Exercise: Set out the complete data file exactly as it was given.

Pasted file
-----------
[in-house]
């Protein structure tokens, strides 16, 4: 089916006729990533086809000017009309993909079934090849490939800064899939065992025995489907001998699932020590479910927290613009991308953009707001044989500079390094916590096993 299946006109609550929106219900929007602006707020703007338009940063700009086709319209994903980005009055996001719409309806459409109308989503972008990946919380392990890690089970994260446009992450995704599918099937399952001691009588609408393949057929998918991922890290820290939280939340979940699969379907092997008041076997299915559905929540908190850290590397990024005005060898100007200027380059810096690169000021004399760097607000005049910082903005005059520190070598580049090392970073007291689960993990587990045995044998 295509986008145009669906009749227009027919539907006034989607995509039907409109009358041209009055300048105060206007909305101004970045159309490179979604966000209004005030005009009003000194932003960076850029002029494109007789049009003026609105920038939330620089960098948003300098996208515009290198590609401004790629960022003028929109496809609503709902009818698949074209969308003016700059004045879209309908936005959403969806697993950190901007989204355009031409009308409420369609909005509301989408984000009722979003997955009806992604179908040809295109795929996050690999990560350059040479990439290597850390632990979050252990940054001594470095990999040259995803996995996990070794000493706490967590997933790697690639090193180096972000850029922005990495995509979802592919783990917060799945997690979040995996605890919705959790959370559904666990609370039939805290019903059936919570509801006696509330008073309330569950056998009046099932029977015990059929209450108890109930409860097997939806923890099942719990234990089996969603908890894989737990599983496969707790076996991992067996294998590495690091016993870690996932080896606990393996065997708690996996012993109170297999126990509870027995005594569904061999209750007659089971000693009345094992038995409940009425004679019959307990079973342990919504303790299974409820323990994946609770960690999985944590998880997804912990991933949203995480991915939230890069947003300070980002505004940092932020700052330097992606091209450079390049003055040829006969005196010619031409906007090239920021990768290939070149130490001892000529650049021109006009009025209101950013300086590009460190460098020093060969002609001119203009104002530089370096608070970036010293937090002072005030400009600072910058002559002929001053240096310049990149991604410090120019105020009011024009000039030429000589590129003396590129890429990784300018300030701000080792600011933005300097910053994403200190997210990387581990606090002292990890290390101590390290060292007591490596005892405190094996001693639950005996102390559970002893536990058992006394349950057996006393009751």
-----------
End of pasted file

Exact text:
[in-house]
């Protein structure tokens, strides 16, 4: 089916006729990533086809000017009309993909079934090849490939800064899939065992025995489907001998699932020590479910927290613009991308953009707001044989500079390094916590096993 299946006109609550929106219900929007602006707020703007338009940063700009086709319209994903980005009055996001719409309806459409109308989503972008990946919380392990890690089970994260446009992450995704599918099937399952001691009588609408393949057929998918991922890290820290939280939340979940699969379907092997008041076997299915559905929540908190850290590397990024005005060898100007200027380059810096690169000021004399760097607000005049910082903005005059520190070598580049090392970073007291689960993990587990045995044998 295509986008145009669906009749227009027919539907006034989607995509039907409109009358041209009055300048105060206007909305101004970045159309490179979604966000209004005030005009009003000194932003960076850029002029494109007789049009003026609105920038939330620089960098948003300098996208515009290198590609401004790629960022003028929109496809609503709902009818698949074209969308003016700059004045879209309908936005959403969806697993950190901007989204355009031409009308409420369609909005509301989408984000009722979003997955009806992604179908040809295109795929996050690999990560350059040479990439290597850390632990979050252990940054001594470095990999040259995803996995996990070794000493706490967590997933790697690639090193180096972000850029922005990495995509979802592919783990917060799945997690979040995996605890919705959790959370559904666990609370039939805290019903059936919570509801006696509330008073309330569950056998009046099932029977015990059929209450108890109930409860097997939806923890099942719990234990089996969603908890894989737990599983496969707790076996991992067996294998590495690091016993870690996932080896606990393996065997708690996996012993109170297999126990509870027995005594569904061999209750007659089971000693009345094992038995409940009425004679019959307990079973342990919504303790299974409820323990994946609770960690999985944590998880997804912990991933949203995480991915939230890069947003300070980002505004940092932020700052330097992606091209450079390049003055040829006969005196010619031409906007090239920021990768290939070149130490001892000529650049021109006009009025209101950013300086590009460190460098020093060969002609001119203009104002530089370096608070970036010293937090002072005030400009600072910058002559002929001053240096310049990149991604410090120019105020009011024009000039030429000589590129003396590129890429990784300018300030701000080792600011933005300097910053994403200190997210990387581990606090002292990890290390101590390290060292007591490596005892405190094996001693639950005996102390559970002893536990058992006394349950057996006393009751």